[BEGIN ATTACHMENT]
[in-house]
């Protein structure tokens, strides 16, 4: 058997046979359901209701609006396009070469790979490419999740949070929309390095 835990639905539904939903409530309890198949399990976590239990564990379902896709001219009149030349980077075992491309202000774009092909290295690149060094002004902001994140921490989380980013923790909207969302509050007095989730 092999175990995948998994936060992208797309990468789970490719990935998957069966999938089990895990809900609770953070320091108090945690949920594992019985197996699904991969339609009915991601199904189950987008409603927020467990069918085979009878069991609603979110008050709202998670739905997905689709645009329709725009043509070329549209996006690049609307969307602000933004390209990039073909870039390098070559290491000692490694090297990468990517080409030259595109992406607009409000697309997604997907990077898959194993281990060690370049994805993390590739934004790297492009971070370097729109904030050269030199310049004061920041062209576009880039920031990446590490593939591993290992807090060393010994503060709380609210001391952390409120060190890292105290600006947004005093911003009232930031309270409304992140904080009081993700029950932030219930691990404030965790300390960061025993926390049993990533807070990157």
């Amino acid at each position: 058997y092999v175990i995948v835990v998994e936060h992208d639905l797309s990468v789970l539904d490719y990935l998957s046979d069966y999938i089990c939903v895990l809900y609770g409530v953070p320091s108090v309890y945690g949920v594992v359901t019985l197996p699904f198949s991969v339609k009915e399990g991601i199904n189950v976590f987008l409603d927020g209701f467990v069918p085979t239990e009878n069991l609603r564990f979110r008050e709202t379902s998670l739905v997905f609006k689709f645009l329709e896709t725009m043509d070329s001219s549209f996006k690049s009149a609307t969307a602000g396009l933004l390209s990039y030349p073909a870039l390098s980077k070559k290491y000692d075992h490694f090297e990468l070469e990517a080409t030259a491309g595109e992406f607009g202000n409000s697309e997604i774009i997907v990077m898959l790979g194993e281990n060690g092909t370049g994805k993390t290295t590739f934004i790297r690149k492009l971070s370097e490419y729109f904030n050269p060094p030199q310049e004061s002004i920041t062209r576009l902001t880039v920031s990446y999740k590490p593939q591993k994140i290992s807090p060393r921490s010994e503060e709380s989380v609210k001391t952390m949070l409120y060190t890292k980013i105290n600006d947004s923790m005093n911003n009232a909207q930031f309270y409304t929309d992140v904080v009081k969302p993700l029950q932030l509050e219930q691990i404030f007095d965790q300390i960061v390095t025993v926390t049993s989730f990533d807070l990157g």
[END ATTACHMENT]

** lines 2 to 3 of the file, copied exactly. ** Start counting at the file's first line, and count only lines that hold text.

């Protein structure tokens, strides 16, 4: 058997046979359901209701609006396009070469790979490419999740949070929309390095 835990639905539904939903409530309890198949399990976590239990564990379902896709001219009149030349980077075992491309202000774009092909290295690149060094002004902001994140921490989380980013923790909207969302509050007095989730 092999175990995948998994936060992208797309990468789970490719990935998957069966999938089990895990809900609770953070320091108090945690949920594992019985197996699904991969339609009915991601199904189950987008409603927020467990069918085979009878069991609603979110008050709202998670739905997905689709645009329709725009043509070329549209996006690049609307969307602000933004390209990039073909870039390098070559290491000692490694090297990468990517080409030259595109992406607009409000697309997604997907990077898959194993281990060690370049994805993390590739934004790297492009971070370097729109904030050269030199310049004061920041062209576009880039920031990446590490593939591993290992807090060393010994503060709380609210001391952390409120060190890292105290600006947004005093911003009232930031309270409304992140904080009081993700029950932030219930691990404030965790300390960061025993926390049993990533807070990157």
């Amino acid at each position: 058997y092999v175990i995948v835990v998994e936060h992208d639905l797309s990468v789970l539904d490719y990935l998957s046979d069966y999938i089990c939903v895990l809900y609770g409530v953070p320091s108090v309890y945690g949920v594992v359901t019985l197996p699904f198949s991969v339609k009915e399990g991601i199904n189950v976590f987008l409603d927020g209701f467990v069918p085979t239990e009878n069991l609603r564990f979110r008050e709202t379902s998670l739905v997905f609006k689709f645009l329709e896709t725009m043509d070329s001219s549209f996006k690049s009149a609307t969307a602000g396009l933004l390209s990039y030349p073909a870039l390098s980077k070559k290491y000692d075992h490694f090297e990468l070469e990517a080409t030259a491309g595109e992406f607009g202000n409000s697309e997604i774009i997907v990077m898959l790979g194993e281990n060690g092909t370049g994805k993390t290295t590739f934004i790297r690149k492009l971070s370097e490419y729109f904030n050269p060094p030199q310049e004061s002004i920041t062209r576009l902001t880039v920031s990446y999740k590490p593939q591993k994140i290992s807090p060393r921490s010994e503060e709380s989380v609210k001391t952390m949070l409120y060190t890292k980013i105290n600006d947004s923790m005093n911003n009232a909207q930031f309270y409304t929309d992140v904080v009081k969302p993700l029950q932030l509050e219930q691990i404030f007095d965790q300390i960061v390095t025993v926390t049993s989730f990533d807070l990157g």